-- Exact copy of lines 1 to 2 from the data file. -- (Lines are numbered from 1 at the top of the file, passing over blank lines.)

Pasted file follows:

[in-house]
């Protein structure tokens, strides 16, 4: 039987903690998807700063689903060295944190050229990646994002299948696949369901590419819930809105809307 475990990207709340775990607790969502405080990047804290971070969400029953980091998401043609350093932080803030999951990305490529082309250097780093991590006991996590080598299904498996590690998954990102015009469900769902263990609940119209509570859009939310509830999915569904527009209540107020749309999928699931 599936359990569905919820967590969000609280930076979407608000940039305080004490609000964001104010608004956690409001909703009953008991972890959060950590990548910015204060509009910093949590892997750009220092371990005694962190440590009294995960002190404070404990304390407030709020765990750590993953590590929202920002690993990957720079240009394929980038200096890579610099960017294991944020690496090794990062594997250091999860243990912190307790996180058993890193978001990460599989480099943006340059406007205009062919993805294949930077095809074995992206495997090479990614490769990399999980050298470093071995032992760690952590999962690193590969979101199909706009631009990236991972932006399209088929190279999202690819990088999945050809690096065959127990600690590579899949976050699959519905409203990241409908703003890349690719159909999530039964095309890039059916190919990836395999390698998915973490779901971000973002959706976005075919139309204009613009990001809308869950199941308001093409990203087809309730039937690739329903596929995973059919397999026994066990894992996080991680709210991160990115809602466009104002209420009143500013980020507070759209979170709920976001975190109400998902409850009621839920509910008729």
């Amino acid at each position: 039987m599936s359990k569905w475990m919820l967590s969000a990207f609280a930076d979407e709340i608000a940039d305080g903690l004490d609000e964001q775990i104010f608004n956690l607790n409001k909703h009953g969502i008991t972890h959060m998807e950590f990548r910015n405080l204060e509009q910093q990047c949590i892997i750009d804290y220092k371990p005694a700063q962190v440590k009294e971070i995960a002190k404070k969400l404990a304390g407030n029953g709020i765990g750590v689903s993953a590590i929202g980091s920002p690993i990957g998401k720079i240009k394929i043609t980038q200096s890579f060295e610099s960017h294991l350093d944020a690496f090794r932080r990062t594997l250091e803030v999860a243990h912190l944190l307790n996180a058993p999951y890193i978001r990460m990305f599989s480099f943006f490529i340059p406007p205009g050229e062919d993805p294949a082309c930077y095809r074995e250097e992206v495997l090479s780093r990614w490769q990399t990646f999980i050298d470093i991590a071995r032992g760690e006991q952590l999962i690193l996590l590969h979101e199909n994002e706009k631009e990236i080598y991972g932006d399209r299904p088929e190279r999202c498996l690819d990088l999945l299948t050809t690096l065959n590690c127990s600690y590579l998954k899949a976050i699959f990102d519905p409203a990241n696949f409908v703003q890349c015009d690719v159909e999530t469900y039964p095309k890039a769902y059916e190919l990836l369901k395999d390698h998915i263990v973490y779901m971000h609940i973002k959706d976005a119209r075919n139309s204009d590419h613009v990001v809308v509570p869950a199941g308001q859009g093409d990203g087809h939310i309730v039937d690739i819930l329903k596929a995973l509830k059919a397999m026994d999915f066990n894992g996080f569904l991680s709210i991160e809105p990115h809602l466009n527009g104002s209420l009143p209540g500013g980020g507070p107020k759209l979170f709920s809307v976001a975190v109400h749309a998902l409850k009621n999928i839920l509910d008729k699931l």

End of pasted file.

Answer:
[in-house]
């Protein structure tokens, strides 16, 4: 039987903690998807700063689903060295944190050229990646994002299948696949369901590419819930809105809307 475990990207709340775990607790969502405080990047804290971070969400029953980091998401043609350093932080803030999951990305490529082309250097780093991590006991996590080598299904498996590690998954990102015009469900769902263990609940119209509570859009939310509830999915569904527009209540107020749309999928699931 599936359990569905919820967590969000609280930076979407608000940039305080004490609000964001104010608004956690409001909703009953008991972890959060950590990548910015204060509009910093949590892997750009220092371990005694962190440590009294995960002190404070404990304390407030709020765990750590993953590590929202920002690993990957720079240009394929980038200096890579610099960017294991944020690496090794990062594997250091999860243990912190307790996180058993890193978001990460599989480099943006340059406007205009062919993805294949930077095809074995992206495997090479990614490769990399999980050298470093071995032992760690952590999962690193590969979101199909706009631009990236991972932006399209088929190279999202690819990088999945050809690096065959127990600690590579899949976050699959519905409203990241409908703003890349690719159909999530039964095309890039059916190919990836395999390698998915973490779901971000973002959706976005075919139309204009613009990001809308869950199941308001093409990203087809309730039937690739329903596929995973059919397999026994066990894992996080991680709210991160990115809602466009104002209420009143500013980020507070759209979170709920976001975190109400998902409850009621839920509910008729």